Wednesday, 6 December 2017


Rusty Barnes, author of the recently released Knuckledragger and a lot more besides, kindly answers a few questions for me........

Is the writing full time? If not, what’s the day job? (Maybe a brief bio?)

I suppose you could call me a full-time parent, part-time writer, part-time editor. In strict point of fact, I'm a kept man, as my much more talented wife works a day job, and I take care of and homeschool two of my three kids, as one is quite old enough to take care of herself, though she still lives with us! Up until we had children, I worked as a university adjunct instructor of writing, and as a bookseller in both chain and independent booksellers. Now, I teach only occasionally. I was born and raised in rural northern Appalachia, which informs a great deal of my writing.

To my knowledge, and please correct me if I’m wrong, you have published three novels, two short story collections and a couple of collections of poetry. Do you have a favourite of the bunch? Is there one in particular you would press into the hands of a new reader? Does your work in different genres attract different audiences?
I don't have a strict favorite, no. I'm always most interested in the one I'm currently writing, which at the moment is a crime novel set on and around Revere Beach, America's first public beach, steps from my home in Revere MA.

I am sentimentally attached to my first novel, Reckoning, as it took the longest to write, almost a year and change, and until I had actually finished it, I wasn't sure I had the stamina to complete a novel. It took me till I was nearly forty to settle down and really get to serious writing, though I've been submitting work for publication since 1989: I'm a slow learner, but persistent.

Reckoning is a good place to start with my work, as it's a coming of age novel with elements of crime in it, as opposed to the crime novels I've written since then. It has, I think, more general appeal, though my story collection Mostly Redneck has much more variety of approach and subject matter to it.

I think my stories and novels lend themselves to the same audience, but I think the poetry reaches a different audience entirely, and I'm not sure why. The poetry is  more personal generally, though I approach writing a poem the same way I do a story or a novel--I get a character in mind, or a line, or something from my past sparks me, and I try to make a moment of it, a poem, or if the image or character persists in my imagination, a story or novel.

From personal experience, undoubtedly limited and corrupted by unpleasant school day memories, I’m not a massive fan of poetry. It was always a chore, deciphering meaning, a bit like translating a paragraph of French into English and the effort involved seemed better spent doing other things. Is there a collection of poems or the odd poem you could point me in the direction of that could prove me wrong, or am I doomed to die an ignoramus?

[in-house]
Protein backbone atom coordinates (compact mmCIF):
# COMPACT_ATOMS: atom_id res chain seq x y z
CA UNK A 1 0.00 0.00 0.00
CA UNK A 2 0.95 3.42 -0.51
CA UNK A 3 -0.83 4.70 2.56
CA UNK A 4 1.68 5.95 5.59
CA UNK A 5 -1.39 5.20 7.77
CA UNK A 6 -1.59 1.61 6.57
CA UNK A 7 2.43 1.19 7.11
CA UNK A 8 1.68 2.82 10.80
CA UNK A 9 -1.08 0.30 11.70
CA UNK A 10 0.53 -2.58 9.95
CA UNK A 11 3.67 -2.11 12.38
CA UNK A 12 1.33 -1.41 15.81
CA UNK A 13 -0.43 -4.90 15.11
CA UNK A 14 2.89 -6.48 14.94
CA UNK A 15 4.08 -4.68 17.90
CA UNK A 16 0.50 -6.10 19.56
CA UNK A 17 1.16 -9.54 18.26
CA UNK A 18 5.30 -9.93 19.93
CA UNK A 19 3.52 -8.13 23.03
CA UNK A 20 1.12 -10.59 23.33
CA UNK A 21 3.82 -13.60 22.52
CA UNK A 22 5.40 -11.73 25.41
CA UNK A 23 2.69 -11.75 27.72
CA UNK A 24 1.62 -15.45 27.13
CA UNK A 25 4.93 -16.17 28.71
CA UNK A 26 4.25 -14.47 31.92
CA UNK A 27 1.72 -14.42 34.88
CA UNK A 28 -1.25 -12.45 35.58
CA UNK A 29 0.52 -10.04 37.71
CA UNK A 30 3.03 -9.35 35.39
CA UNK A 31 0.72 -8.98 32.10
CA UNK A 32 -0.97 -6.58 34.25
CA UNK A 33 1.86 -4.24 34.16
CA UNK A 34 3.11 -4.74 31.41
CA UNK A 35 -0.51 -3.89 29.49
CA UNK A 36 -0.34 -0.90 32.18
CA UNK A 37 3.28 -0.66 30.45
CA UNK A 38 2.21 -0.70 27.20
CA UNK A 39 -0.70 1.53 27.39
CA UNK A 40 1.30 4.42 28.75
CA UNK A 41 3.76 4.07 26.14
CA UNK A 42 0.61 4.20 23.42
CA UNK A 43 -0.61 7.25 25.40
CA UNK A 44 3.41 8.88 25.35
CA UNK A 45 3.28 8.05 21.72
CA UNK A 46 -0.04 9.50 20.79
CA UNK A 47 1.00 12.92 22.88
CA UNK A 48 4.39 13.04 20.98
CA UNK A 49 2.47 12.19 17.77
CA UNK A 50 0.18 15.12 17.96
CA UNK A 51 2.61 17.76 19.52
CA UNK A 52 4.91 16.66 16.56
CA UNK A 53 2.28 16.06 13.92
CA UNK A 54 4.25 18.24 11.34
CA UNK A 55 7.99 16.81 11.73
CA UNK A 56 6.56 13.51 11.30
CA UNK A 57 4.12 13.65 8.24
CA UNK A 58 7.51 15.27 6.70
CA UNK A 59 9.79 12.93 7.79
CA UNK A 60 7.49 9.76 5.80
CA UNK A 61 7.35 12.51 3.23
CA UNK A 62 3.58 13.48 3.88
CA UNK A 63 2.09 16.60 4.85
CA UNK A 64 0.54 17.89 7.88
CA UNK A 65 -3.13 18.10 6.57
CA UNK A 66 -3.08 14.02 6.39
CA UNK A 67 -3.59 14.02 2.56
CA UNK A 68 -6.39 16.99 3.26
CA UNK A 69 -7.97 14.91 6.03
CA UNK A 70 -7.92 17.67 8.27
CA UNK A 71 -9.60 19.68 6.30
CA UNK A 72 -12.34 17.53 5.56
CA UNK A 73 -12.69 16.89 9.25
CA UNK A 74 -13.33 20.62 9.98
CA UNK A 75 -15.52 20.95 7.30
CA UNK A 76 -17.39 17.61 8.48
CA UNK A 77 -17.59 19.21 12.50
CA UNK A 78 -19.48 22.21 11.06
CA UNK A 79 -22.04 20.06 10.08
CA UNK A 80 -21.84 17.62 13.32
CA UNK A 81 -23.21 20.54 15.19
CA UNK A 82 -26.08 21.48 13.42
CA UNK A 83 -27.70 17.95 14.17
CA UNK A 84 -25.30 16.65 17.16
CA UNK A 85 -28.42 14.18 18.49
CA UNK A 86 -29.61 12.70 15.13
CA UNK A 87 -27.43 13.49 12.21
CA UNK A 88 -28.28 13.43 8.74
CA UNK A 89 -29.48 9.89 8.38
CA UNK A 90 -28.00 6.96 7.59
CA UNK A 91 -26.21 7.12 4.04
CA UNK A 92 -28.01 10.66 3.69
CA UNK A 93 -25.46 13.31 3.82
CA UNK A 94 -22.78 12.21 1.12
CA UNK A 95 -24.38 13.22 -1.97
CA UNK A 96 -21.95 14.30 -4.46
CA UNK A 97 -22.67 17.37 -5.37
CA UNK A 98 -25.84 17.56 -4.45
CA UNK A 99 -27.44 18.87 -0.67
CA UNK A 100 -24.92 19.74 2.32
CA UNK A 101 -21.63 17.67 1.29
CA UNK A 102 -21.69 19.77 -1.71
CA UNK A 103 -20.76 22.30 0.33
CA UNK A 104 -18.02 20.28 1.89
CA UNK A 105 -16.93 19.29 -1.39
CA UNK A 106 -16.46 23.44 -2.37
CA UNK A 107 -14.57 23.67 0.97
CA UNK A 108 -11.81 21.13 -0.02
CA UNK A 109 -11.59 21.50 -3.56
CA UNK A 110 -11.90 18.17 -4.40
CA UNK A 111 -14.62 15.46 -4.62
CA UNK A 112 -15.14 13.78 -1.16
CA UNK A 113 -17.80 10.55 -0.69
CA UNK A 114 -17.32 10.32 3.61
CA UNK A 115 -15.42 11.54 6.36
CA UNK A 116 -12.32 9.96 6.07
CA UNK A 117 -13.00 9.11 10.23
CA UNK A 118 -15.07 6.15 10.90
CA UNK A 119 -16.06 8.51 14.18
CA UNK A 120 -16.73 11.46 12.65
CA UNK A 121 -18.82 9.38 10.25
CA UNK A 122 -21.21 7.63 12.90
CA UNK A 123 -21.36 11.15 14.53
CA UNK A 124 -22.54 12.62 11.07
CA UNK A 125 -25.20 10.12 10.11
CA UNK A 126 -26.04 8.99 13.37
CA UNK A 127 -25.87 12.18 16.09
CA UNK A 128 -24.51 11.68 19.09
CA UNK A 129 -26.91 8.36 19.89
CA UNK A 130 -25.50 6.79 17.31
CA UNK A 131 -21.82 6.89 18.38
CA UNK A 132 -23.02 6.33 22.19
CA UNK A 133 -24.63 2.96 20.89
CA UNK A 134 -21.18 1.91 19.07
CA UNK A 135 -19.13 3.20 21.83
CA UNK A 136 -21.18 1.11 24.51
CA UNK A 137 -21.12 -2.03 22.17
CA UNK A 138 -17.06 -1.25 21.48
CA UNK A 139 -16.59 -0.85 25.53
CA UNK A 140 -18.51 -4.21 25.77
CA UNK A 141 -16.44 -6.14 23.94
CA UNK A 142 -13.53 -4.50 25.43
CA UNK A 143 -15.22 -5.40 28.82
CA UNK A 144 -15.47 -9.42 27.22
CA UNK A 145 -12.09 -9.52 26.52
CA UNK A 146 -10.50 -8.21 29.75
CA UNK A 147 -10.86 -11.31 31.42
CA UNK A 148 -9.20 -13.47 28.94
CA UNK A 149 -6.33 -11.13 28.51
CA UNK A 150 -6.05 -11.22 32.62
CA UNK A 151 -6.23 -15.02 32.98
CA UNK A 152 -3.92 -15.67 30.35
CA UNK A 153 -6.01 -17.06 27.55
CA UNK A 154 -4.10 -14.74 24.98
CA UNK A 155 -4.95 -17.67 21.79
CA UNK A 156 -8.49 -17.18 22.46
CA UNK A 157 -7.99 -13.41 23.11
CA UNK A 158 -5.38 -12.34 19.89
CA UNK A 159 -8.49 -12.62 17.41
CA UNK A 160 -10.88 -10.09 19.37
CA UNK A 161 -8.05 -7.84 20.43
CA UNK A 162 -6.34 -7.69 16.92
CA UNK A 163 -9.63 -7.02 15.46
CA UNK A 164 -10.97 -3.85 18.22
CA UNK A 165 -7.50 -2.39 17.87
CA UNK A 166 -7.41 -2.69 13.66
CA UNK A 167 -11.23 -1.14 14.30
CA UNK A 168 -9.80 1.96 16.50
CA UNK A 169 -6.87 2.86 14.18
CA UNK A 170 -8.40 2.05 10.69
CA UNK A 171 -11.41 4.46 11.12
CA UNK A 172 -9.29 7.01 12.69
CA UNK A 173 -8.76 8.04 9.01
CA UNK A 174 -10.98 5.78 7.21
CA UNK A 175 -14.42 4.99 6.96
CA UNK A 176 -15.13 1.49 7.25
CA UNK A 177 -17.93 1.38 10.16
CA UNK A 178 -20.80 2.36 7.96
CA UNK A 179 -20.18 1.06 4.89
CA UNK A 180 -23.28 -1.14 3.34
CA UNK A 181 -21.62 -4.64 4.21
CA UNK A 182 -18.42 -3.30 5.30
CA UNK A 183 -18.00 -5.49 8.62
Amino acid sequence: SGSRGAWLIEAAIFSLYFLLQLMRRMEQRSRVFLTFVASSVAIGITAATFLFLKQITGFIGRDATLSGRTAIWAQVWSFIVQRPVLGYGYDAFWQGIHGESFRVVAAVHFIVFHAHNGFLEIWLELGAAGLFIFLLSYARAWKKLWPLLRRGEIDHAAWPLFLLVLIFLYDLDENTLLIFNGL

I think you were probably taught poorly. For me, poetry is heightened language with a narrative in the secondary position, but it shouldn't require a degree or a lot of education in poetry to understand. There are poems whose particular approach rewards analysis, but it shouldn't be necessary. I always point people who dislike poetry to Galway Kinnell's work, in particular The Book of Nightmares.  His work is plain and honest at first blush, but complex too in its peculiarities.

From reading some responses to your work, a lot of it seems steeped in Appalachia, how important a place is Appalachia to you?

I didn't discover until I was out of college people and places in fiction that made sense to me, and I found those in Appalachia. I was born in the very northernmost tip of what the Appalachian Regional Commission designates Appalachia, but I discovered myself as a writer there and found kindred spirits in writers like Pinckney Benedict, Silas House, Chris Offutt, and others who've become friends and allies, Sheldon Compton and Charles Dodd White. Appalachia remains very important and formative to my idea of myself as a writer. I'll always return to Appalachian Pennsylvania in my work.

Do you have a typical writing schedule?

When I'm writing, I write about an hour a day, during which I try to get out a thousand words, but will very often stop at five hundred. Rarely fewer, though. Done consistently, this gives me two-three short novels a year, which I've come to regard as my specialty. I feel most comfortable between 40 and 60 thousand words. The last novel I completed was a little longer than that, and I imagine in the rewriting, which I've yet to do, that will swell into a longer novel still. Mostly though, I stay in my my 48K sweet spot, or just under 200 pages.

Does your approach to writing change dependent on what piece of work you are crafting? Do you need a different Barnes head on to write a poem as opposed to a chapter of Knuckledragger for argument’s sake? Are the poems a lot more personal than the prose?
I'm writing either fiction or poetry, never both at the same time. I suppose I could switch off if I needed to, as I've done it occasionally, but I like to stay in a single mindset for a concentrated length of time. It's just better for me to get work done.

Everything I write is personal to one extent or another, though people take the poetry much more literally than I'm sometimes comfortable with. They're all emotionally autobiographical, the poems, if not strictly true.

How long did Knuckledragger take from an initial idea and conception to the completion of the book?

Knuckledragger is a book I had in mind for a long time before I sat down to write it. I've spent my entire career writing about Appalachian Pennsylvania, and for my own sanity and to prove I could do something set elsewhere I wanted to write this book, set in my adopted hometown. It took me about three months to get it down and maybe another month of tinkering to get it tight and right.